UCD or User-Centered Design is basically an iterative approach towards designing a system. Designers take the stand of the users and focus on their needs during the system design process. It needs constant user involvement and review to make the interfaces and the system more usable to end users. Various kind of techniques such as generative and investigative techniques are followed during the system design process. On the other hand, HCI or Human Computer Interaction is about understanding the interactions between a computing system and the end users. The interactions must be fluid, hassle-free, and accessible to the end users. HCI determines the usability and user experience of an interface (Seffah et al., 2006).

The proposed CRM will be accessed by end users like the customers, sales representatives, wedding representatives, purchase office, customer relationship management, the owner and other staffs of the organization. They will access the system from different types of devices, and will use different set of functionalities and features. So, the UCD principles will help to build the system in such a way that it will be focused on the requirements of the end users and end users will be more comfortable in using the system (Deuff and Cosquer, 2013).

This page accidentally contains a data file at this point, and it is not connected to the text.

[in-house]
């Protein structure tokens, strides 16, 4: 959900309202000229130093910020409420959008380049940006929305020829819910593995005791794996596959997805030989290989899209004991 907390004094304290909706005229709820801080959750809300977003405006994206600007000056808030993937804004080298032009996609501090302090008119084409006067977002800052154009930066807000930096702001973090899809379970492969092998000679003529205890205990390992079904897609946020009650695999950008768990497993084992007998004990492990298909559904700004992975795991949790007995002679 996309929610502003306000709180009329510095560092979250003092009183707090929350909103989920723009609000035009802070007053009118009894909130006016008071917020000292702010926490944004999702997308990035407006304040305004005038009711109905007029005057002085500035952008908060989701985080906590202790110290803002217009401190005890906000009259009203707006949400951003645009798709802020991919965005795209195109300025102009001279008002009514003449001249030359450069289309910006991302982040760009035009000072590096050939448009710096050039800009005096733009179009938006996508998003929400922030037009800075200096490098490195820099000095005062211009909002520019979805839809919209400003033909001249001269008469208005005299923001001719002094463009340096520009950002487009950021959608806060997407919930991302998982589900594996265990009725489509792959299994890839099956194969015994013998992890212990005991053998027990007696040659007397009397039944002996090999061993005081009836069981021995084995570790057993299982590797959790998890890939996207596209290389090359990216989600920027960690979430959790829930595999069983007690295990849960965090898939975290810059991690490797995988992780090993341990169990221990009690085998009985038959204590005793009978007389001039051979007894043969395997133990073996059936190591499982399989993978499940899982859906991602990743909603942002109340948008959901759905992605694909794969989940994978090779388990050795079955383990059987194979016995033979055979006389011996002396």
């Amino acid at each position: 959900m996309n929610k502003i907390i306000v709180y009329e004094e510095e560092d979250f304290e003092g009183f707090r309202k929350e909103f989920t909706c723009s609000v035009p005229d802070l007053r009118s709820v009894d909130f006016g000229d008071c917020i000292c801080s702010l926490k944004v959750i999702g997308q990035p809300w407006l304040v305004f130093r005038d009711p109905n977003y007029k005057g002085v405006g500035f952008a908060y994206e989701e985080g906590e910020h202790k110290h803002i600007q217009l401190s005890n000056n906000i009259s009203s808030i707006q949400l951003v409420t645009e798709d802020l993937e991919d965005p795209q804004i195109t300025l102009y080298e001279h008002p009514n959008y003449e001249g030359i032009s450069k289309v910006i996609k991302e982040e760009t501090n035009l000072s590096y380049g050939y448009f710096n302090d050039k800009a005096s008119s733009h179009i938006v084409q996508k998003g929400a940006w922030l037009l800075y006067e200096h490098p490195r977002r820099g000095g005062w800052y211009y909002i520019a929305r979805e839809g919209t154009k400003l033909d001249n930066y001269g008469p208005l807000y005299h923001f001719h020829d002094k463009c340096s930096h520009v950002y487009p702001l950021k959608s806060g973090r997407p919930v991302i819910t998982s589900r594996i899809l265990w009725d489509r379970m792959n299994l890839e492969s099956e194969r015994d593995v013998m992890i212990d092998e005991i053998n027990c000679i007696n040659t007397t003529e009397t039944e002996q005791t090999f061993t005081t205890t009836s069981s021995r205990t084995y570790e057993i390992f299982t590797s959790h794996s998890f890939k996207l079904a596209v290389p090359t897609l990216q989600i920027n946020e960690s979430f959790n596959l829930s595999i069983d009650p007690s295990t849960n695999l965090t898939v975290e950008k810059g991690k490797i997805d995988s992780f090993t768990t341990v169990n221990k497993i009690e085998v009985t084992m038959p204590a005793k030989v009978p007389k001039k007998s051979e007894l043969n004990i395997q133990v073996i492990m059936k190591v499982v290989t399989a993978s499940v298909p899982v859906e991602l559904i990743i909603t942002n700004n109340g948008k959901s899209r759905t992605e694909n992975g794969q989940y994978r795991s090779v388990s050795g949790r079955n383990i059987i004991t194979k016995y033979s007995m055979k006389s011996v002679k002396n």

There are six key principles of UCI must be followed for the UCD-informed HCI for the CRM application, those are (Deuff and Cosquer, 2013),

  • Setting business goals by defining the targeted market, targeted end users and the competitors.
  • Understanding the end users is the key element part of CRM development project.
  • While designing the system, HCI must be given high priority. The system must deliver total customer experience.